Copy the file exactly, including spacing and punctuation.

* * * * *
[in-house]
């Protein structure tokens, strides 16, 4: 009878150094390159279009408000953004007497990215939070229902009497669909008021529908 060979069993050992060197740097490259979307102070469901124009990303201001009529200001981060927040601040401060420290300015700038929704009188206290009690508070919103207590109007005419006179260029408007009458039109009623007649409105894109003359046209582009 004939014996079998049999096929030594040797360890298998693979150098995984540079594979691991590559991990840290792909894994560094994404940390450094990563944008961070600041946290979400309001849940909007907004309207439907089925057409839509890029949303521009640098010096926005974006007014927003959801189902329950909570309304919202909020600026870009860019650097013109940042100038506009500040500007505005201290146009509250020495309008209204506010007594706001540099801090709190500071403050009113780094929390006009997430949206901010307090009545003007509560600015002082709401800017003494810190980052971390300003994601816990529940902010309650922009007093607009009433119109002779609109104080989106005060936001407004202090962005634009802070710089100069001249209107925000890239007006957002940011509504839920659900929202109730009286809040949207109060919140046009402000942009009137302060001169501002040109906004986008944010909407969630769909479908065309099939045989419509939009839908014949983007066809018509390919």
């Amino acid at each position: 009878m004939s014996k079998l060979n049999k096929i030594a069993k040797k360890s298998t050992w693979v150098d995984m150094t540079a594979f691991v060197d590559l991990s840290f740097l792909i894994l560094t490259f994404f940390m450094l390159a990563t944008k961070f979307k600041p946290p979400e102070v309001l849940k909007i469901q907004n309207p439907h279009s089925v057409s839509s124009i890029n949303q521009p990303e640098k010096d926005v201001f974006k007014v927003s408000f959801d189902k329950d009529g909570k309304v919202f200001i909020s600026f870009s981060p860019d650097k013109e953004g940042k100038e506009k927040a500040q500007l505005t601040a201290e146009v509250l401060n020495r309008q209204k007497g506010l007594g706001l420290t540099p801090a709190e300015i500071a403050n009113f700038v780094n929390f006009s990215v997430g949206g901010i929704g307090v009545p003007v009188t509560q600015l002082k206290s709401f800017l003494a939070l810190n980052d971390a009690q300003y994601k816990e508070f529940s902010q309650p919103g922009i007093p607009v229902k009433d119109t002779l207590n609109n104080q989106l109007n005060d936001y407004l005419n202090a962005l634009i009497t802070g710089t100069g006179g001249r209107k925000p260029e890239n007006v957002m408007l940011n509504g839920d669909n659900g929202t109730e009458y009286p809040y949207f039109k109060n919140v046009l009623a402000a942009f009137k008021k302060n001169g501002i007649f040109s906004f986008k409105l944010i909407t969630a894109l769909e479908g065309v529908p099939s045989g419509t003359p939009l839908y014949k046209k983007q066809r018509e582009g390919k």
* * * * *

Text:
[in-house]
């Protein structure tokens, strides 16, 4: 009878150094390159279009408000953004007497990215939070229902009497669909008021529908 060979069993050992060197740097490259979307102070469901124009990303201001009529200001981060927040601040401060420290300015700038929704009188206290009690508070919103207590109007005419006179260029408007009458039109009623007649409105894109003359046209582009 004939014996079998049999096929030594040797360890298998693979150098995984540079594979691991590559991990840290792909894994560094994404940390450094990563944008961070600041946290979400309001849940909007907004309207439907089925057409839509890029949303521009640098010096926005974006007014927003959801189902329950909570309304919202909020600026870009860019650097013109940042100038506009500040500007505005201290146009509250020495309008209204506010007594706001540099801090709190500071403050009113780094929390006009997430949206901010307090009545003007509560600015002082709401800017003494810190980052971390300003994601816990529940902010309650922009007093607009009433119109002779609109104080989106005060936001407004202090962005634009802070710089100069001249209107925000890239007006957002940011509504839920659900929202109730009286809040949207109060919140046009402000942009009137302060001169501002040109906004986008944010909407969630769909479908065309099939045989419509939009839908014949983007066809018509390919």
């Amino acid at each position: 009878m004939s014996k079998l060979n049999k096929i030594a069993k040797k360890s298998t050992w693979v150098d995984m150094t540079a594979f691991v060197d590559l991990s840290f740097l792909i894994l560094t490259f994404f940390m450094l390159a990563t944008k961070f979307k600041p946290p979400e102070v309001l849940k909007i469901q907004n309207p439907h279009s089925v057409s839509s124009i890029n949303q521009p990303e640098k010096d926005v201001f974006k007014v927003s408000f959801d189902k329950d009529g909570k309304v919202f200001i909020s600026f870009s981060p860019d650097k013109e953004g940042k100038e506009k927040a500040q500007l505005t601040a201290e146009v509250l401060n020495r309008q209204k007497g506010l007594g706001l420290t540099p801090a709190e300015i500071a403050n009113f700038v780094n929390f006009s990215v997430g949206g901010i929704g307090v009545p003007v009188t509560q600015l002082k206290s709401f800017l003494a939070l810190n980052d971390a009690q300003y994601k816990e508070f529940s902010q309650p919103g922009i007093p607009v229902k009433d119109t002779l207590n609109n104080q989106l109007n005060d936001y407004l005419n202090a962005l634009i009497t802070g710089t100069g006179g001249r209107k925000p260029e890239n007006v957002m408007l940011n509504g839920d669909n659900g929202t109730e009458y009286p809040y949207f039109k109060n919140v046009l009623a402000a942009f009137k008021k302060n001169g501002i007649f040109s906004f986008k409105l944010i909407t969630a894109l769909e479908g065309v529908p099939s045989g419509t003359p939009l839908y014949k046209k983007q066809r018509e582009g390919k």